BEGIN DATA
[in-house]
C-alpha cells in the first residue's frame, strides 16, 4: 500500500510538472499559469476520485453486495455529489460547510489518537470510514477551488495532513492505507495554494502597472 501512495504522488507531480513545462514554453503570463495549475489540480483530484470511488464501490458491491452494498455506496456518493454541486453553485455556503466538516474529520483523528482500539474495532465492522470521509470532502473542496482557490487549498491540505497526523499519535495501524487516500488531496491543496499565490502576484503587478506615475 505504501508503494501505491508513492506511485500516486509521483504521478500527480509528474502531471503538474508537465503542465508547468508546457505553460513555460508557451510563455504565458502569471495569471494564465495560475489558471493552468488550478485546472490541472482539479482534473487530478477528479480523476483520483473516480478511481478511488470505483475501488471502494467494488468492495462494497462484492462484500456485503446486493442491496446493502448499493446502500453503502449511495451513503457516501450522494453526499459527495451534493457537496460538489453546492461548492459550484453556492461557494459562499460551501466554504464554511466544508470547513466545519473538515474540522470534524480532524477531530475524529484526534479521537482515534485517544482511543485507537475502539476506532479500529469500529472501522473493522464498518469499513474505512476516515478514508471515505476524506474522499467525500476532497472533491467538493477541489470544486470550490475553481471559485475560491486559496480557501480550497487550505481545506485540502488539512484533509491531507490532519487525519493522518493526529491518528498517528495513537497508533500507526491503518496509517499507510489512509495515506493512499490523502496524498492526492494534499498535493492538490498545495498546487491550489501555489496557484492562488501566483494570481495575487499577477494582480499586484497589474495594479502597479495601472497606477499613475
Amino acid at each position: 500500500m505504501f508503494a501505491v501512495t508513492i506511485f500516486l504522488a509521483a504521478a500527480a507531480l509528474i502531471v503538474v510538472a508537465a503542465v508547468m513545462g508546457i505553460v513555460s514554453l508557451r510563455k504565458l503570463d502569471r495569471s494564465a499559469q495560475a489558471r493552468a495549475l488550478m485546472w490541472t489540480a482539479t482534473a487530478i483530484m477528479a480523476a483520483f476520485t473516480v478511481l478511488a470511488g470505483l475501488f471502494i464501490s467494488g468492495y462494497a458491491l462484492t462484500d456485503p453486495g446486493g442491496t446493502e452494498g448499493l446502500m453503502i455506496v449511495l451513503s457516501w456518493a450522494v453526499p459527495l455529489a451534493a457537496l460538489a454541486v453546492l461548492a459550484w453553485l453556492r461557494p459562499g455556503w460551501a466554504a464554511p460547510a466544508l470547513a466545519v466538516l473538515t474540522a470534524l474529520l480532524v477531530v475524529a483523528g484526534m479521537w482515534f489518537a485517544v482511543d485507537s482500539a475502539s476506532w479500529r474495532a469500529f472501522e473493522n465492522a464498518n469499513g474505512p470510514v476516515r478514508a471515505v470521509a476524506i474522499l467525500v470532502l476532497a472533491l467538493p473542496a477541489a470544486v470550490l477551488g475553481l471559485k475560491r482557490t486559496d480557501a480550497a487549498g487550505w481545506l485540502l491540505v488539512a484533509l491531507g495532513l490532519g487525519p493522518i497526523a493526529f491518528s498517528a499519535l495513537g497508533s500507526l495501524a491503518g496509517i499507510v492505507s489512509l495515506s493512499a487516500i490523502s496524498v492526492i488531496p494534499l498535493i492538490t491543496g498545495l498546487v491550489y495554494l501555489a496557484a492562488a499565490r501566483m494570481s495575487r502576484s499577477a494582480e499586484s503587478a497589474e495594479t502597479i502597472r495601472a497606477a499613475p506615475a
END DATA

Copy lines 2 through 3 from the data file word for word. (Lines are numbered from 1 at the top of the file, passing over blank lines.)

C-alpha cells in the first residue's frame, strides 16, 4: 500500500510538472499559469476520485453486495455529489460547510489518537470510514477551488495532513492505507495554494502597472 501512495504522488507531480513545462514554453503570463495549475489540480483530484470511488464501490458491491452494498455506496456518493454541486453553485455556503466538516474529520483523528482500539474495532465492522470521509470532502473542496482557490487549498491540505497526523499519535495501524487516500488531496491543496499565490502576484503587478506615475 505504501508503494501505491508513492506511485500516486509521483504521478500527480509528474502531471503538474508537465503542465508547468508546457505553460513555460508557451510563455504565458502569471495569471494564465495560475489558471493552468488550478485546472490541472482539479482534473487530478477528479480523476483520483473516480478511481478511488470505483475501488471502494467494488468492495462494497462484492462484500456485503446486493442491496446493502448499493446502500453503502449511495451513503457516501450522494453526499459527495451534493457537496460538489453546492461548492459550484453556492461557494459562499460551501466554504464554511466544508470547513466545519473538515474540522470534524480532524477531530475524529484526534479521537482515534485517544482511543485507537475502539476506532479500529469500529472501522473493522464498518469499513474505512476516515478514508471515505476524506474522499467525500476532497472533491467538493477541489470544486470550490475553481471559485475560491486559496480557501480550497487550505481545506485540502488539512484533509491531507490532519487525519493522518493526529491518528498517528495513537497508533500507526491503518496509517499507510489512509495515506493512499490523502496524498492526492494534499498535493492538490498545495498546487491550489501555489496557484492562488501566483494570481495575487499577477494582480499586484497589474495594479502597479495601472497606477499613475
Amino acid at each position: 500500500m505504501f508503494a501505491v501512495t508513492i506511485f500516486l504522488a509521483a504521478a500527480a507531480l509528474i502531471v503538474v510538472a508537465a503542465v508547468m513545462g508546457i505553460v513555460s514554453l508557451r510563455k504565458l503570463d502569471r495569471s494564465a499559469q495560475a489558471r493552468a495549475l488550478m485546472w490541472t489540480a482539479t482534473a487530478i483530484m477528479a480523476a483520483f476520485t473516480v478511481l478511488a470511488g470505483l475501488f471502494i464501490s467494488g468492495y462494497a458491491l462484492t462484500d456485503p453486495g446486493g442491496t446493502e452494498g448499493l446502500m453503502i455506496v449511495l451513503s457516501w456518493a450522494v453526499p459527495l455529489a451534493a457537496l460538489a454541486v453546492l461548492a459550484w453553485l453556492r461557494p459562499g455556503w460551501a466554504a464554511p460547510a466544508l470547513a466545519v466538516l473538515t474540522a470534524l474529520l480532524v477531530v475524529a483523528g484526534m479521537w482515534f489518537a485517544v482511543d485507537s482500539a475502539s476506532w479500529r474495532a469500529f472501522e473493522n465492522a464498518n469499513g474505512p470510514v476516515r478514508a471515505v470521509a476524506i474522499l467525500v470532502l476532497a472533491l467538493p473542496a477541489a470544486v470550490l477551488g475553481l471559485k475560491r482557490t486559496d480557501a480550497a487549498g487550505w481545506l485540502l491540505v488539512a484533509l491531507g495532513l490532519g487525519p493522518i497526523a493526529f491518528s498517528a499519535l495513537g497508533s500507526l495501524a491503518g496509517i499507510v492505507s489512509l495515506s493512499a487516500i490523502s496524498v492526492i488531496p494534499l498535493i492538490t491543496g498545495l498546487v491550489y495554494l501555489a496557484a492562488a499565490r501566483m494570481s495575487r502576484s499577477a494582480e499586484s503587478a497589474e495594479t502597479i502597472r495601472a497606477a499613475p506615475a